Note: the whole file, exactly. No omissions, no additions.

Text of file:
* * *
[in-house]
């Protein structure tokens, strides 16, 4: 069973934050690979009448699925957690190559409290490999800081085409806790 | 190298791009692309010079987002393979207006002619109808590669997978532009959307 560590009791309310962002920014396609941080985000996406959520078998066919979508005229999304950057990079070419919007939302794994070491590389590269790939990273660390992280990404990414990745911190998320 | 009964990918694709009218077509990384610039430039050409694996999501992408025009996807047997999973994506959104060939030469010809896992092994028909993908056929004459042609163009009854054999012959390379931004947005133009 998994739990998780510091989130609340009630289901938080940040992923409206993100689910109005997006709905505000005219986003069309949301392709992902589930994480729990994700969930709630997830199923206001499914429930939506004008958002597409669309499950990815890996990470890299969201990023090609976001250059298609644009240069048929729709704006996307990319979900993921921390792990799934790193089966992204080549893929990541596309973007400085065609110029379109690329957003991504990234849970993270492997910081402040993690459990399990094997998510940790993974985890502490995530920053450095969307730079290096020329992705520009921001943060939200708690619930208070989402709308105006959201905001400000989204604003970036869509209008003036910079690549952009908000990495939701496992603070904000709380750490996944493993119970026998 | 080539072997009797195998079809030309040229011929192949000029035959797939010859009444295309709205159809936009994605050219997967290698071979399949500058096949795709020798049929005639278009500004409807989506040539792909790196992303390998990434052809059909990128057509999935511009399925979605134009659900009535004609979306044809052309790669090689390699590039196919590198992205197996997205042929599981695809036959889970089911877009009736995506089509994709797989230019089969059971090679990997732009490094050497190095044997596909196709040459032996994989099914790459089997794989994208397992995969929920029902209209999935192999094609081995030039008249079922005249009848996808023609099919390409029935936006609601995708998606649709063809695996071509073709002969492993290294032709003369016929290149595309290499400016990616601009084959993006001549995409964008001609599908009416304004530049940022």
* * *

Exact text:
[in-house]
């Protein structure tokens, strides 16, 4: 069973934050690979009448699925957690190559409290490999800081085409806790 | 190298791009692309010079987002393979207006002619109808590669997978532009959307 560590009791309310962002920014396609941080985000996406959520078998066919979508005229999304950057990079070419919007939302794994070491590389590269790939990273660390992280990404990414990745911190998320 | 009964990918694709009218077509990384610039430039050409694996999501992408025009996807047997999973994506959104060939030469010809896992092994028909993908056929004459042609163009009854054999012959390379931004947005133009 998994739990998780510091989130609340009630289901938080940040992923409206993100689910109005997006709905505000005219986003069309949301392709992902589930994480729990994700969930709630997830199923206001499914429930939506004008958002597409669309499950990815890996990470890299969201990023090609976001250059298609644009240069048929729709704006996307990319979900993921921390792990799934790193089966992204080549893929990541596309973007400085065609110029379109690329957003991504990234849970993270492997910081402040993690459990399990094997998510940790993974985890502490995530920053450095969307730079290096020329992705520009921001943060939200708690619930208070989402709308105006959201905001400000989204604003970036869509209008003036910079690549952009908000990495939701496992603070904000709380750490996944493993119970026998 | 080539072997009797195998079809030309040229011929192949000029035959797939010859009444295309709205159809936009994605050219997967290698071979399949500058096949795709020798049929005639278009500004409807989506040539792909790196992303390998990434052809059909990128057509999935511009399925979605134009659900009535004609979306044809052309790669090689390699590039196919590198992205197996997205042929599981695809036959889970089911877009009736995506089509994709797989230019089969059971090679990997732009490094050497190095044997596909196709040459032996994989099914790459089997794989994208397992995969929920029902209209999935192999094609081995030039008249079922005249009848996808023609099919390409029935936006609601995708998606649709063809695996071509073709002969492993290294032709003369016929290149595309290499400016990616601009084959993006001549995409964008001609599908009416304004530049940022």